I am a fan of Lars Walker’s writing but I confess I really struggled with his latest novel. This dystopian fantasy felt didactic and preachy to me. Ultimately, it was interesting with some well done aspects but didn’t really come together.Continue reading
I generally try to read anything by Lars Walker as I find him to be a skilled and interesting writer. This includes his historical fiction (a genre I am not a big fan of).
So when I saw he had released Hailstone Mountain for Kindle I picked it up. Hailstone Mountain is the
second third (see Phil’s comment below) book in this series (The Erling Skjalgsson Saga) that I have read (the first being West Oversea).
In the latest entry in the saga of Erling Skjalgsson, the 11th Century Norwegian chieftain is struck by a deadly curse, and must journey north along with his friends in order to crush it at its source. Meanwhile Freydis, niece of the smith Lemming, is kidnapped by the servants of a mysterious, ancient cannibalistic race who dwell in secret in the mountains of the north. Once again the Irish priest Father Ailill narrates a tale of struggle, faith, endurance, and supernatural peril.
It took me awhile to get into this one (partly because I have been in a reading funk lately and partly because I think it starts a bit slow) but it really picked up speed and turned into an interesting story
There is an interesting hook (the mythological type beings known as the Children of the Mountain) spurts of both action and suspense as well as some philosophical musings on stories, relationships, faith and more. Lars creates some memorable characters and has a way with words as well. The way he crafts these stories he really places you into the world in which his characters live; IMO he gets the style, mindset and rhythms correct so that the characters and their environment match and seem authentic.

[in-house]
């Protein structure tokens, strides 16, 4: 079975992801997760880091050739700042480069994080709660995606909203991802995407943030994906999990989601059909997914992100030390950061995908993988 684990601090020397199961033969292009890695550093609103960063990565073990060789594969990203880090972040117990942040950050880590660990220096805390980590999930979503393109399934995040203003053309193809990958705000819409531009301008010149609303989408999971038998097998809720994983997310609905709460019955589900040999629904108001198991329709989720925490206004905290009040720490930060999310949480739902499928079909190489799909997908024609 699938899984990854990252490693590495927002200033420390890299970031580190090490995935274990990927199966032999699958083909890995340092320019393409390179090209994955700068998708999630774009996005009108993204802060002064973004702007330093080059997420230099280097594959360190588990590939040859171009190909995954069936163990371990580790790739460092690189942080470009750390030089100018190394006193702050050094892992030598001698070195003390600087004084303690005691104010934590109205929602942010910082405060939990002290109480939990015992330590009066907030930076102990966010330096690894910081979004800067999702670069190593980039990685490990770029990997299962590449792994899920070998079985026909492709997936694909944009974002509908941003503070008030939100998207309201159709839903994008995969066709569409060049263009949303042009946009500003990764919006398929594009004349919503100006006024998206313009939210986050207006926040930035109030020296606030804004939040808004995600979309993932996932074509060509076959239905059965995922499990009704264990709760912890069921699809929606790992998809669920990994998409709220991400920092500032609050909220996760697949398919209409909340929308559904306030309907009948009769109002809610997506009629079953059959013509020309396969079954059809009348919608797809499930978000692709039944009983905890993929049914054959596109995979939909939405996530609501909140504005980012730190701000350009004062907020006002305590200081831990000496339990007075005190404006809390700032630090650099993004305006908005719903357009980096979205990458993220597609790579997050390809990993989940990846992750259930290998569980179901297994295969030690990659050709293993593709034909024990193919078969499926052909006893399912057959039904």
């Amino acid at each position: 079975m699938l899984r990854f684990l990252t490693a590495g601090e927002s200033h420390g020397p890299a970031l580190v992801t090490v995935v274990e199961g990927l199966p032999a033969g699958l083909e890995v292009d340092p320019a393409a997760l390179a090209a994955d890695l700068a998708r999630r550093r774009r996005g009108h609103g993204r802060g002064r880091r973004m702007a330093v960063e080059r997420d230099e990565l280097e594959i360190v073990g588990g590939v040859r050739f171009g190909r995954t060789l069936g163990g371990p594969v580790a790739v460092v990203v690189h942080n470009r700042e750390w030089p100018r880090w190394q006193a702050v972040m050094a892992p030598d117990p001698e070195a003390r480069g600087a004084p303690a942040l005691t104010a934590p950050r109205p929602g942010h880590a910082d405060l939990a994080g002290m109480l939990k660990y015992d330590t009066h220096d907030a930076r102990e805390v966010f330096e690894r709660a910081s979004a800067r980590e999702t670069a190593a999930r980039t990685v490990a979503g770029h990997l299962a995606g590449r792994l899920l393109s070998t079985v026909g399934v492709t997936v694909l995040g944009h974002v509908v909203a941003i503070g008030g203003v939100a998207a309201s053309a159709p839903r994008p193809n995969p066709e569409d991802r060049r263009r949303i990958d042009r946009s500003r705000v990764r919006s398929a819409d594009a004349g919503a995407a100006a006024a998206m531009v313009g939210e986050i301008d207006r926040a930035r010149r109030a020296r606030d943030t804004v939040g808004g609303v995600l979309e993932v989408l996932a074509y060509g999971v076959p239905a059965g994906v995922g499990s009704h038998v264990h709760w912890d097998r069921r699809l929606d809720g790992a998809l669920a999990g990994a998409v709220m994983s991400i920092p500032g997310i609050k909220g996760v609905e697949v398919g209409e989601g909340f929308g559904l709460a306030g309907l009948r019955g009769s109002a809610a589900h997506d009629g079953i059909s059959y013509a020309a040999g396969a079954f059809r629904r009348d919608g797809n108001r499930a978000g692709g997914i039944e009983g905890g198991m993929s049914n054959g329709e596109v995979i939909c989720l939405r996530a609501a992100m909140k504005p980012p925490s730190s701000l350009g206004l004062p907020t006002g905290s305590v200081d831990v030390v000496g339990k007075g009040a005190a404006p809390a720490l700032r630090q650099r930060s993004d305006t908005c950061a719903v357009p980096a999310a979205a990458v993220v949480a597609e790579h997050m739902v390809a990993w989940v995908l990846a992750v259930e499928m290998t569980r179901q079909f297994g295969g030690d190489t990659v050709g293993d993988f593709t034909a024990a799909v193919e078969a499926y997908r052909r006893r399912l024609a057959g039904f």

Who knows what you call it. But it is engaging, entertaining, often thought provoking and for $3 a real steal.Continue reading
I have followed the writing of Lars Walker for some time (at Brandywine Books, The American Spectator, etc.). And I was vaguely aware of this fiction writing but his books never bubbled up to the top of the reading pile for some reason.
So when Lars asked if I wanted a review copy of his latest work, West Oversea, it seemed like a good time to rectify this gap in my reading. I have been in a bit of a funk of late – not quite knowing what I want to read – and this seemed a good time to shake things up with something different.
And Lars’s fiction is different: historical fiction focused on the Norseman or Vikings but with a supernatural or spiritual component. Here is how his publisher descirbes his most recent book:
Lars Walker’s third novel about the Vikings begins in the year 1001. King Olaf Trygvesson is dead, but his sister’s husband, Erling Skjalgsson, carries on his dream of a Christian Norway that preserves its traditional freedoms. Rather than do a dishonorable deed, Erling relinquishes his power and lands. He and his household board ships and sail west to find a new life with Leif Eriksson in Greenland.
This voyage, though, will be longer and more dangerous than they ever imagined. It will take them to an unexplored country few Europeans had seen. Demonic forces will pursue them, but the greatest danger of all may be in a dark secret carried by Father Aillil, Erling’s Irish priest.
West Oversea turned out to be an entertaining read with action, intrigue, and philosophical, and spiritual, musings. This is not an easy blend to pull off, but Walker does it by not overdoing the commentary and skillfully mixing it in with the story’s supernatural aspect.